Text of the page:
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How to Get Stains Out of Travertine (9/2/2016)
Depending on the type of stain and depending on whether or not your travertine had been sealed and polished prior to receiving the stain, stains can be difficult to almost impossible to remove from travertine. The problem is that travertine is a very porous stone. It soaks up stains like a sponge and the stains can go relatively deep down into the stone- depending on whether the stone has been sealed or not. This means that for some stains the only way to get them out is to "sand" down the stone until you have removed the stained portions of stone. This is often done using an abrasive polishing compound or steel wool. For some stains, however, there is a simpler solution.

Things You'll Need

Dish soap


Commercial travertine cleaning compound

Cotton cloth

Hydrogen peroxide

Plastic wrap

Duct tape

00-grit steel wool

Stone polishing compound

Car buffer

Clean the stained area with warm water and a mild dish soap. Sponge the soap and warm water onto the stain and allow it to soak into the stain for two minutes. Wipe with a sponge dipped in plain water. Blot the area with a clean cotton cloth, putting plenty of pressure on the stain.

Apply a commercially-available cleaner especially designed for travertine. Such cleaners are available at most home improvement stores and at any store which sells stone products. Follow the manufacturer's instructions exactly.

Pour hydrogen peroxide onto the stain and cover it with a piece of plastic wrap. Tape the edges of the plastic wrap with duct tape to keep the hydrogen peroxide in place. Allow the hydrogen peroxide to work on the stain for half an hour. Remove the tape and plastic wrap and sponge off the hydrogen peroxide with plain water. Blot the stain with a clean dry cotton cloth, putting pressure on the stain so that it will soak into the cloth.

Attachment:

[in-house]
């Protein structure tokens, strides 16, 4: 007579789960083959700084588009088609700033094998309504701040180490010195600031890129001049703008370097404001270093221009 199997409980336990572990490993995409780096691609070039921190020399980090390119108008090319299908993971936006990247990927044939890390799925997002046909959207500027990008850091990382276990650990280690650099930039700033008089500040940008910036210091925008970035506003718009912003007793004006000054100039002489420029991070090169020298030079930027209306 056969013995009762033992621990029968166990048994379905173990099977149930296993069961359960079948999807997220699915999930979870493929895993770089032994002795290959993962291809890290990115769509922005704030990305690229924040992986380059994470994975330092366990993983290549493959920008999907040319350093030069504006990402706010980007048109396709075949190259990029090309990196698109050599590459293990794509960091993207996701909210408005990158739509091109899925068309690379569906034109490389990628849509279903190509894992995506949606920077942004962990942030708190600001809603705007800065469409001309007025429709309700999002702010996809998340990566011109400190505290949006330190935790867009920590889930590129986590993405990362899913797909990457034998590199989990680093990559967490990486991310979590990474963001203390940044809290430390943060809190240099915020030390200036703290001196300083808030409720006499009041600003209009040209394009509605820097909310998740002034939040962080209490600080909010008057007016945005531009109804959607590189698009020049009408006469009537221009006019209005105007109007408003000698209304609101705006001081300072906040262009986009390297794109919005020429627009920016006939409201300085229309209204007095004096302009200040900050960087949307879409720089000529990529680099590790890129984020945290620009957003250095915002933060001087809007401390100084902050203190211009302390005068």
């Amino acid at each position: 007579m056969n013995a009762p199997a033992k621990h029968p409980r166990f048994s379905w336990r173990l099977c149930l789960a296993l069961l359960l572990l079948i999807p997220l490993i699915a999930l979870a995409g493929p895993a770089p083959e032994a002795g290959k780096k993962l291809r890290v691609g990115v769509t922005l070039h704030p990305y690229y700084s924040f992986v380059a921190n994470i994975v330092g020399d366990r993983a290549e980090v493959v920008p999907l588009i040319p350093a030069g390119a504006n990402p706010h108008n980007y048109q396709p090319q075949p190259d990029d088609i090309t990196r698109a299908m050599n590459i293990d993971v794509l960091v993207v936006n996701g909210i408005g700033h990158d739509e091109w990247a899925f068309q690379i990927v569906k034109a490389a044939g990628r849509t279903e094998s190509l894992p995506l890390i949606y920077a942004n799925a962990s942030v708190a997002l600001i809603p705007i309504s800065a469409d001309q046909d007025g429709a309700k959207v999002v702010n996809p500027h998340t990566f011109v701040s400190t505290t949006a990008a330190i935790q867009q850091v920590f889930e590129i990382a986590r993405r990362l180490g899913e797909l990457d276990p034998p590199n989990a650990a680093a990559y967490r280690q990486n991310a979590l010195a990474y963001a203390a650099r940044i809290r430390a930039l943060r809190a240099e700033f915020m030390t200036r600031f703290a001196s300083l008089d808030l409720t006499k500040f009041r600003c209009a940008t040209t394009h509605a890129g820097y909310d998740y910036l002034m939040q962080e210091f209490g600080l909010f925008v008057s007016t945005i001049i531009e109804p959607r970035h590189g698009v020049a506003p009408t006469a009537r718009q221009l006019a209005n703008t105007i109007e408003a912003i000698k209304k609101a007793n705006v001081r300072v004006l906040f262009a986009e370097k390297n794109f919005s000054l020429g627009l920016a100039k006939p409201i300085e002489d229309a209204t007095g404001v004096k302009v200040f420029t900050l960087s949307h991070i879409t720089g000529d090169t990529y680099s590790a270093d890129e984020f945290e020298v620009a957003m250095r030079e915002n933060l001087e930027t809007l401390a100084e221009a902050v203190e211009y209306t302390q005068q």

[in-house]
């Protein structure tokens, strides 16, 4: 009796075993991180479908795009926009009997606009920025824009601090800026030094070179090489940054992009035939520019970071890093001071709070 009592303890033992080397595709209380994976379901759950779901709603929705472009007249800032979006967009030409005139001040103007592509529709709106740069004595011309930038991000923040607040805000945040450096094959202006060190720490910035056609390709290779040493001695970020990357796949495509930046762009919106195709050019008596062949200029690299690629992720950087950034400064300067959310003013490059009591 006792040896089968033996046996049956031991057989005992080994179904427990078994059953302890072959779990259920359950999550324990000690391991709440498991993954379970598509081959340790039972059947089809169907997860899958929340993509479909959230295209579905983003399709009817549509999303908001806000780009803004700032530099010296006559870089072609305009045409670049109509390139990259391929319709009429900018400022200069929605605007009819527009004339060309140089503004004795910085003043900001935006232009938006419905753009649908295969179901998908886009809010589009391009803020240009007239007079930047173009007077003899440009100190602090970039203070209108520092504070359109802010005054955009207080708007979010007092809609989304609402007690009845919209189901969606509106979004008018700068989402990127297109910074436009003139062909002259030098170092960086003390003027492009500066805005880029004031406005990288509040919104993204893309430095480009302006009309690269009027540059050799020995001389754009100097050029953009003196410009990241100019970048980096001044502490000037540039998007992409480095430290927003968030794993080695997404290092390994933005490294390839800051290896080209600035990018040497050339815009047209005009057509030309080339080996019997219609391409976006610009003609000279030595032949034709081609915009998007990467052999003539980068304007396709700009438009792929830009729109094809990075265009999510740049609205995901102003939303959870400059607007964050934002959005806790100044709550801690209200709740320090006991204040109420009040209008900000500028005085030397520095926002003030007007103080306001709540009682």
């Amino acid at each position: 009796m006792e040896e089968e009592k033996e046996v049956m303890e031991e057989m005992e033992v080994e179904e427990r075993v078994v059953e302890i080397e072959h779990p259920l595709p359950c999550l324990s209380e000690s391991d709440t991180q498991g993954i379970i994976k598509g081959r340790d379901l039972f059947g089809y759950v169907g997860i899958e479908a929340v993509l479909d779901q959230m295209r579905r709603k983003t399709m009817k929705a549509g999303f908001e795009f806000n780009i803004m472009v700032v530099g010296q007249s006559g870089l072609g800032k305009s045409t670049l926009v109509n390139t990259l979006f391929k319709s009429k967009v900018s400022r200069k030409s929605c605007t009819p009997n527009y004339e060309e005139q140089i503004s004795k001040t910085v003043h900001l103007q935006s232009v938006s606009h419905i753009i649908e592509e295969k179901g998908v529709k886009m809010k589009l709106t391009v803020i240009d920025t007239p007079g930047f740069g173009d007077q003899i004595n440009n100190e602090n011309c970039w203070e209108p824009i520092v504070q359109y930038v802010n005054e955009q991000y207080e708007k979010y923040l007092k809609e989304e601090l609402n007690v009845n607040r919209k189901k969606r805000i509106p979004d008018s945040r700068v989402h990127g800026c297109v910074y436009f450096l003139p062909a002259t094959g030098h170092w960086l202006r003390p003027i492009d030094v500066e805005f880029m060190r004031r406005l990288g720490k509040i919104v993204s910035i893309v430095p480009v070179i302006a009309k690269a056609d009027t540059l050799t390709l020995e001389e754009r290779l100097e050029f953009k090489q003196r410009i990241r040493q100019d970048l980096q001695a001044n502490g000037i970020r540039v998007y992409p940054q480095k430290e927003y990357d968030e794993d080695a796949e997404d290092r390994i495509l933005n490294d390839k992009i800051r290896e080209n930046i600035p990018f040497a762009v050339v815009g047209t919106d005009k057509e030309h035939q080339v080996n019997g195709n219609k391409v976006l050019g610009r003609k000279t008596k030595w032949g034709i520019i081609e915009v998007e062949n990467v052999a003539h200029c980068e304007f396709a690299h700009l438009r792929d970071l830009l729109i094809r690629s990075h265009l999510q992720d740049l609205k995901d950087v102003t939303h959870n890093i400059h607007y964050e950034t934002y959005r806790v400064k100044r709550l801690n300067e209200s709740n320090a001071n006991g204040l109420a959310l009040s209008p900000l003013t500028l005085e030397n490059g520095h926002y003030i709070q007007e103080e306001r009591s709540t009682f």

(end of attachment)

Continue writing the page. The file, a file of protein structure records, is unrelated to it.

Use 00-grit steel wool if the stain still remains. This is going to take time. Be patient and just keep rubbing the stain with the steel wool. The idea is to take off tiny layers of stone until you have remove the last stained layer.

Pour a half-dollar-sized dollop of stone polish onto the stained area and use a car buffer running at low speed to buff the area. Again, the idea is to remove layers of stone until the final stained layer is removed. Use only moderate pressure on the buffer and be patient. Depending on how deep the stain is, this could take some time.

Tips & Warnings

If using stone polish and a buffer be sure to occasionally feather out the area--in other words, buff a wider area than just the stain so you do not create a dent in your stone which will be noticeable.

Never use cleaning agents which contain acids, such as lemon scented furniture cleaners, window cleaners or vinegar. Use cleaning agents specially designed for travertine.